Wednesday, April 3, 2013

Fangs for Nothing: DARIO ARGENTO'S DRACULA (2012)

Like hundreds of thousands, possibly millions, of other people around the globe, the discovery of Dario Argento was a life-changing moment in my misspent youth. My tender young brain reeled at the over-indulgence of richly painted visuals and often stream-of-consciousness narratives that obsessed over hidden clues, smashing glass, ax murders, kitchen knives, straight razors, vicious dogs, childhood trauma, whispered phone calls, impalements, black gloves, decapitations, maggots and flies (in ones or hoards). In addition, Argento's camera moved as if it was gliding on Chinese silk, prowling around buildings and through scenes in continuous shots that required meticulous staging and often specially built camera rigging. A few of his films were shot with very specific types of rare filmstock with elaborate lighting set-ups to take advantage of it. What more could you possibly ask for from a horror filmmaker?

Somewhere in his early career, around 1973, Argento put together a very impressive sounding adaptation of Mary Shelly's "Frankenstein" that never got off the ground. This was right when Argento's career was hitting its stride and the possibilities of Argento adapting classic horror literature in that era are simply mind-blowing. So when Argento's adaptation of Bram Stoker's "Dracula" was announced, why wasn't it greeted with more fanfare? Perhaps it is because it was announced in 2010 after, if I'm generous, nearly a decade of bitter disappointment. Over two and a half decades of bitter disappointment, if I'm not.

I suppose now would be a good time to let you know that I cannot write about this movie without throwing out spoilers left and right. If you really want to see the movie spoiler free, I wish you the best of luck and will give you time to leave the room. Are they gone now? Good, because every step on this staircase is a doozie.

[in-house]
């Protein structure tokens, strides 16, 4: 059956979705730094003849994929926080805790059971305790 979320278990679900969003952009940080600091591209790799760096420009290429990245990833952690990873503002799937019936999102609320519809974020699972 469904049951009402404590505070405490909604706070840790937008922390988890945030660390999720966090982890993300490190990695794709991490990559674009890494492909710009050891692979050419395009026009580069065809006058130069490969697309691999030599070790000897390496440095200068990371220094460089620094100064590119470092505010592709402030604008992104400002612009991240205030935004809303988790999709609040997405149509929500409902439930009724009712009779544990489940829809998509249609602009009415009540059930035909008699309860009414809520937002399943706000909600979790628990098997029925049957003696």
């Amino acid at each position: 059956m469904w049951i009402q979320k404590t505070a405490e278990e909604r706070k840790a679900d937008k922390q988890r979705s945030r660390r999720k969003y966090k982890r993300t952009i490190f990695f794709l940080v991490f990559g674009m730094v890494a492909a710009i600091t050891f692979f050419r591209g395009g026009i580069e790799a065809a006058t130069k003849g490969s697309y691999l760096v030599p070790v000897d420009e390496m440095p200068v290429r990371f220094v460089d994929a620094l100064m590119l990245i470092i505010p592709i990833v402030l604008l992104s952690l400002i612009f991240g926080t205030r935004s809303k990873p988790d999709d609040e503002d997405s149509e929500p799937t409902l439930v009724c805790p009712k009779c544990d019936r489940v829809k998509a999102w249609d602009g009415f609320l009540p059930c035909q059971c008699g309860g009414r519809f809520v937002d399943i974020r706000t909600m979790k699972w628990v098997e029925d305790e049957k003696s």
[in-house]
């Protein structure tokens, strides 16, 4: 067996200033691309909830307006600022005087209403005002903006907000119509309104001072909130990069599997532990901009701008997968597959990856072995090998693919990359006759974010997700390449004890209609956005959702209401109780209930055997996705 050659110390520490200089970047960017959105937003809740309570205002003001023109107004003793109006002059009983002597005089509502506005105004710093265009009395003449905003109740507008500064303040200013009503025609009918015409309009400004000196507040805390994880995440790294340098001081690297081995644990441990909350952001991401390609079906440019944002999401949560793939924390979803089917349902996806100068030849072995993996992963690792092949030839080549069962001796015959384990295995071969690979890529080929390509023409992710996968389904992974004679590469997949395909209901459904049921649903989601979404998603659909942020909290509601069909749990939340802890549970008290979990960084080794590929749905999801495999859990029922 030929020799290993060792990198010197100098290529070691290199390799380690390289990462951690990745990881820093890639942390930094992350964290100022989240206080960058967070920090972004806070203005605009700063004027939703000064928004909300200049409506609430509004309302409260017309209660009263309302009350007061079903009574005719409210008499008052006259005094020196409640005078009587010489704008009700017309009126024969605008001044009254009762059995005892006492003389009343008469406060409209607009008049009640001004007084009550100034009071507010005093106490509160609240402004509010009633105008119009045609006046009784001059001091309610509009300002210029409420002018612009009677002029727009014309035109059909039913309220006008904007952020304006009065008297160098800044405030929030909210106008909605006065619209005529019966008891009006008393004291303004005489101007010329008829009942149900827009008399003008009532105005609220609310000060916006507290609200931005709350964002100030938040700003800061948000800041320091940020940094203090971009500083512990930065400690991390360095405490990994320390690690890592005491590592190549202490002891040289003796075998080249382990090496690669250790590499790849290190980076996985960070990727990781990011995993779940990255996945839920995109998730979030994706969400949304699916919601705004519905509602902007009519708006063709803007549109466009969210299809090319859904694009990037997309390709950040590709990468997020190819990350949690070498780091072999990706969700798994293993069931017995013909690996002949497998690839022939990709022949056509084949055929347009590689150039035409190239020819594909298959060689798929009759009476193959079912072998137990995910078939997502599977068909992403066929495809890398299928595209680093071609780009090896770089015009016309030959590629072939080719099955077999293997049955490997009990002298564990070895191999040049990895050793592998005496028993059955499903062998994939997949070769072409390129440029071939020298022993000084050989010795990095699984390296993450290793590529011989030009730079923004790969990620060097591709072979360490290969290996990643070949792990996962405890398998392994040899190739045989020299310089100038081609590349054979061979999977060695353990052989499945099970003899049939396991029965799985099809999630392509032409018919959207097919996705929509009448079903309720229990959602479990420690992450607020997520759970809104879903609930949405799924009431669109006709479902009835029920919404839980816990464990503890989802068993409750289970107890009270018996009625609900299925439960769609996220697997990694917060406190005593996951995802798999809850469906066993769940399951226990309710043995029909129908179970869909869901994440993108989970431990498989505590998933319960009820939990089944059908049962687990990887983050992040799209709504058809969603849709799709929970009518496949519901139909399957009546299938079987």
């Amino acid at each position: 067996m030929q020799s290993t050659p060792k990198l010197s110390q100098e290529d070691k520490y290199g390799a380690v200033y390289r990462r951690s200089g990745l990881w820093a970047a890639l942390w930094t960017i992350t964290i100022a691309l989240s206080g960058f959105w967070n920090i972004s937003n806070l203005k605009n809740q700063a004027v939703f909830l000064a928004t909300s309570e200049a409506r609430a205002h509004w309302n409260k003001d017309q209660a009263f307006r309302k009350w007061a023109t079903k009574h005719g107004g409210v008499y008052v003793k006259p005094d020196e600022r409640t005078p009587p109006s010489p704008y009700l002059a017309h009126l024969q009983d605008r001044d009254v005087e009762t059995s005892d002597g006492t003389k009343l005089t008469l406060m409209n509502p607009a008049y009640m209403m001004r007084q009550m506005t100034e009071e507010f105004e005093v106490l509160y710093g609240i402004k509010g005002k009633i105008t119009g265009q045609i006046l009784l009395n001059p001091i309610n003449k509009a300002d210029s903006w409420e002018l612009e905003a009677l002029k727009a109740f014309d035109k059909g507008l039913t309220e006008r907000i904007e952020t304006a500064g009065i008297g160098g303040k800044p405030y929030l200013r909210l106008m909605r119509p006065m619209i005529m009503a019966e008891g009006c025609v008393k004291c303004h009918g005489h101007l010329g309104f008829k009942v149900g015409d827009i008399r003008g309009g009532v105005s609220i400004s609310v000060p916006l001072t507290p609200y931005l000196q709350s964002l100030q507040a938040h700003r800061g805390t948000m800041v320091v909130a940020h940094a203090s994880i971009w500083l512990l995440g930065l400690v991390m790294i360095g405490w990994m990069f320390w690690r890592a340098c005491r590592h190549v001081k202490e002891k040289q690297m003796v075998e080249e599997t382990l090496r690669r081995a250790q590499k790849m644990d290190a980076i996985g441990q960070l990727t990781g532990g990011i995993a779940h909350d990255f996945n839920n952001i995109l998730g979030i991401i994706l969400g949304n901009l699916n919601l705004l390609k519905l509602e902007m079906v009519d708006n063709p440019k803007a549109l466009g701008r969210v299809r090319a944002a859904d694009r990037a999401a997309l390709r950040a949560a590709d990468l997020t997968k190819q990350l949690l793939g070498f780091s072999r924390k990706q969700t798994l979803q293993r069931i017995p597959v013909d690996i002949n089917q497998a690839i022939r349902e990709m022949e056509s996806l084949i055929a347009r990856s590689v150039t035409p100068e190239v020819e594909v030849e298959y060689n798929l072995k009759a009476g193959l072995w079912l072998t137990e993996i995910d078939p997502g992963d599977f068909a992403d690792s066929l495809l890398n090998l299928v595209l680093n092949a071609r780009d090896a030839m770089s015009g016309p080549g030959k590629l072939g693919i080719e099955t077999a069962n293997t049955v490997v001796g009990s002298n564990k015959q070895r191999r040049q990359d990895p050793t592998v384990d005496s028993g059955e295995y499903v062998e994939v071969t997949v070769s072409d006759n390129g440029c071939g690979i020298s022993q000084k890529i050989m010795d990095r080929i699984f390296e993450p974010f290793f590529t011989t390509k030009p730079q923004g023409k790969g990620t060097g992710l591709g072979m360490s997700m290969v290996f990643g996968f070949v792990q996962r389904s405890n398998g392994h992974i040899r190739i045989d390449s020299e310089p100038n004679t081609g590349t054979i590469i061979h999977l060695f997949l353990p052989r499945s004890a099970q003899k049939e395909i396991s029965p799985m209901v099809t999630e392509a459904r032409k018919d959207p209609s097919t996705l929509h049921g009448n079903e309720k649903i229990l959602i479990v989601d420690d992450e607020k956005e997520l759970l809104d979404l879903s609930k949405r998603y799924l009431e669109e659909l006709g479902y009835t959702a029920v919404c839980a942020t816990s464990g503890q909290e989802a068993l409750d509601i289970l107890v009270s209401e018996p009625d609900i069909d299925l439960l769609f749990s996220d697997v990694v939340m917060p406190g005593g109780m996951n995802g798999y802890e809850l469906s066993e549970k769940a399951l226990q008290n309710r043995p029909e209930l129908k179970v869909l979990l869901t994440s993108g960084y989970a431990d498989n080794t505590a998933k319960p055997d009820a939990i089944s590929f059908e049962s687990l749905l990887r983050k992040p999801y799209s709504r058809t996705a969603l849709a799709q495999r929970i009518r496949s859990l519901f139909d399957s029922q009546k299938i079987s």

Argento may have claimed a lot of things before going into production, but a faithful adaptation wasn't one of them, and I wouldn't expect him to do a straight up adaptation. Unfortunately it's the way in which he veers off the rails is not exactly what you'd hope for. Set solely in a rural, I guess, Romanian village (with German signs and names), a girl Tania (FHM cover-girl Miriam Giovanelli) goes out in the dead of Walpurgis Night to meet up with Milos (Christian Burruano) in what is possibly the most brightly lit stable in the pre-industrial world. After a quick roll in the hay, they split-up to go home. When Milos refuses to walk her home, she throws her crucifix pendant at him in a fit of pique. If I had a nickel for every time that's happened to me... Of course this does not bode well, as it is Walpurgus Night and you know what that means. The owls are out! Yes, I giant owl flies down out of the sky and CG morphs like it's a 1992 Stephen King adaptation into... Hugh Hefner! Oh wait, there are fangs, so that must be Dracula (Thomas Kretschmann).